Sex Crime Laws in N.Y. and California
Shows the differences and similarities between sex crime legislation in the states of New York and California.
# 67640 | 2,830 words | 11 sources | MLA | 2006 |
Published on Jul 12, 2006 in Law (Criminal) , Criminology (Criminal Justice and Corrections) , Criminology (Public and Crime) , Child, Youth Issues (Child Abuse) , Sociology (General)
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A study of the laws in New York and California, specifically their sex crime laws, shows that underneath the diverse shells, at the heart these two states are very similar. The paper shows that a shift in public opinion over the past several decades has brought a new version of regulations in both states and both New York and California have had to review what they once considered crimes. On top of this, grassroots organizations like Parents for Megan's Law - an influential group of parents intent on keeping their neighborhoods safe via registration of dangerous sex offenders - have forced legislatures to assess the anomie inherent in a growing society, and what effect it has on recidivism rates. The paper shows that the end result is a conglomeration of laws that marry restrictive with permissive, and gives New York and California top prize conjointly for forward thinking in the United States. Nonetheless, laws on the books in New York show a decidedly more restrictive bent, whereas California's laws lean toward the permissive, and the results are telling for which method is most effective.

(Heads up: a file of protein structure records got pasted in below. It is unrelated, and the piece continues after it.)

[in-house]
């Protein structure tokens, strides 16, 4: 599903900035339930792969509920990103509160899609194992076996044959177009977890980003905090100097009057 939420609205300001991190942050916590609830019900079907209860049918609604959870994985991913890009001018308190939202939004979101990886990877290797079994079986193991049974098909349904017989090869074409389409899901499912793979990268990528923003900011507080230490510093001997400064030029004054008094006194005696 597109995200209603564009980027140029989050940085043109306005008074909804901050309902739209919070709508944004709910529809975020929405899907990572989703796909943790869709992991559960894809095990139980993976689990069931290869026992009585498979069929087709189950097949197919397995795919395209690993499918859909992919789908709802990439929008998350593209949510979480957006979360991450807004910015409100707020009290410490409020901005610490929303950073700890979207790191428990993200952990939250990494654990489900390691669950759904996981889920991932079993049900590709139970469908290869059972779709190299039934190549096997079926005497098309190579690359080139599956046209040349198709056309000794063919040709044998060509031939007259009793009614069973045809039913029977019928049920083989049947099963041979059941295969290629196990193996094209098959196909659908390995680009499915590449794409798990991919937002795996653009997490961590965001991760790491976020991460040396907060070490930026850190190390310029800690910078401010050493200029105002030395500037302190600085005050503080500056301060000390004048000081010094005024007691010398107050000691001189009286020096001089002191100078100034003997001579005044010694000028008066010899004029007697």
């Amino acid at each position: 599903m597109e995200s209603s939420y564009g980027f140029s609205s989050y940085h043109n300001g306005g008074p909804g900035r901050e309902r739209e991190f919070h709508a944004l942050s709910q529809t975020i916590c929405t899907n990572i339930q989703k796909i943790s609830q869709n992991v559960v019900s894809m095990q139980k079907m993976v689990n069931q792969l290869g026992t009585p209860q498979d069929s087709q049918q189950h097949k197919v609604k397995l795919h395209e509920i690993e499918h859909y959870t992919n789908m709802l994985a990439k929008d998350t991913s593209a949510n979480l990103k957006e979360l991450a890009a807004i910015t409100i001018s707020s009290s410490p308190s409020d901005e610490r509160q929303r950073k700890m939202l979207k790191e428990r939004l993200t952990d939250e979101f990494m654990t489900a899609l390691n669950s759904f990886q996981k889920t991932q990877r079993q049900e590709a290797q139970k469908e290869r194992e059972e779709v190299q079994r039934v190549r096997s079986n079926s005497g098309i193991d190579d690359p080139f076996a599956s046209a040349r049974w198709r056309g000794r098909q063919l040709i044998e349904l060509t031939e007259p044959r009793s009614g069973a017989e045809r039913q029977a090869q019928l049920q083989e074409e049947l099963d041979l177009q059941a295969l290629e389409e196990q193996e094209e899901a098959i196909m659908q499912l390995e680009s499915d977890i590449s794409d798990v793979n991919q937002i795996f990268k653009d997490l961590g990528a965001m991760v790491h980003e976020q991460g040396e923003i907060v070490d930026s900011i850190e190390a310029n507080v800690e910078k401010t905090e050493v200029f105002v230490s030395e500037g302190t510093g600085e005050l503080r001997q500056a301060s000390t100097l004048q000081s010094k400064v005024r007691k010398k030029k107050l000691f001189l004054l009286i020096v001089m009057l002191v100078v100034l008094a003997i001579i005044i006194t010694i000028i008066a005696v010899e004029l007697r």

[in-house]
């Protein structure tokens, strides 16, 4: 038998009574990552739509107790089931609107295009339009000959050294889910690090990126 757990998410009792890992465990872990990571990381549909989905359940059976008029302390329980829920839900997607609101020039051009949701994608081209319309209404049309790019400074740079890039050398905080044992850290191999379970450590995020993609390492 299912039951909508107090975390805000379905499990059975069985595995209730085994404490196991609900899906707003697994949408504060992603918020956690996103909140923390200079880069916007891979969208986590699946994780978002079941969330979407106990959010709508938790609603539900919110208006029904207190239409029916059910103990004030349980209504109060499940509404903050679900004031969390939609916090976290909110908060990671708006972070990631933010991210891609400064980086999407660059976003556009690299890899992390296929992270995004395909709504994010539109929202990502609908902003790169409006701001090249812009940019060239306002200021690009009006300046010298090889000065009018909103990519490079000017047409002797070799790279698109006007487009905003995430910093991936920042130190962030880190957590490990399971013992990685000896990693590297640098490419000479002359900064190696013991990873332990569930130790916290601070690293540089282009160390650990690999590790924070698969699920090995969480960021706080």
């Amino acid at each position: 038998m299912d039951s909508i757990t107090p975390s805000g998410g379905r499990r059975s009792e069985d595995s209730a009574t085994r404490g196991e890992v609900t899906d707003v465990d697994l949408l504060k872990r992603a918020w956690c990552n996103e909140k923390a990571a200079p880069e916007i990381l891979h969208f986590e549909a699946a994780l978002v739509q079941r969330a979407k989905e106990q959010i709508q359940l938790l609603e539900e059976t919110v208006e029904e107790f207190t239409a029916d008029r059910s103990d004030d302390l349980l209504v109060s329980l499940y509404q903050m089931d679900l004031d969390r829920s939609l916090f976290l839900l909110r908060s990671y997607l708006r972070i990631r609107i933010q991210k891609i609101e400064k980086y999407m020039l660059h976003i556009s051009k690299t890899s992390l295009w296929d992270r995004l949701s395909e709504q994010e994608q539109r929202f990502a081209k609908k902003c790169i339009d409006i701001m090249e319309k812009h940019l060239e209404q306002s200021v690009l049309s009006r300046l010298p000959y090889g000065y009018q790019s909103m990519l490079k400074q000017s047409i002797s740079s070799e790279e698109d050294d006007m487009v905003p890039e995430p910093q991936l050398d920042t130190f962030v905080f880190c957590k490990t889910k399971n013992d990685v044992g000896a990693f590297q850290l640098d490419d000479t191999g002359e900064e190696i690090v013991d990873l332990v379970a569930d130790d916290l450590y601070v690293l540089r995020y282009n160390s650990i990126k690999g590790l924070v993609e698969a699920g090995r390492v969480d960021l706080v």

From the Paper:"California had a head start over most of the United States in applying the spirit of Megan's Law to the sex offenders. Since 1944, California has made it compulsory for sex offenders to register their whereabouts with the state. As the state's population has grown and the community has become more transient, a lack of concrete normalcy in behavior has caused California to revisit its laws to include more deviant and unsettling conduct. One of the biggest adjustments to the laws already implemented was an internet presence intended to provide its residents with as easy, effective way to ferret out potential dangers in their neighborhoods. But according to the Office of the Attorney General of California, about one-quarter of convicted sex offenders are not listed there."
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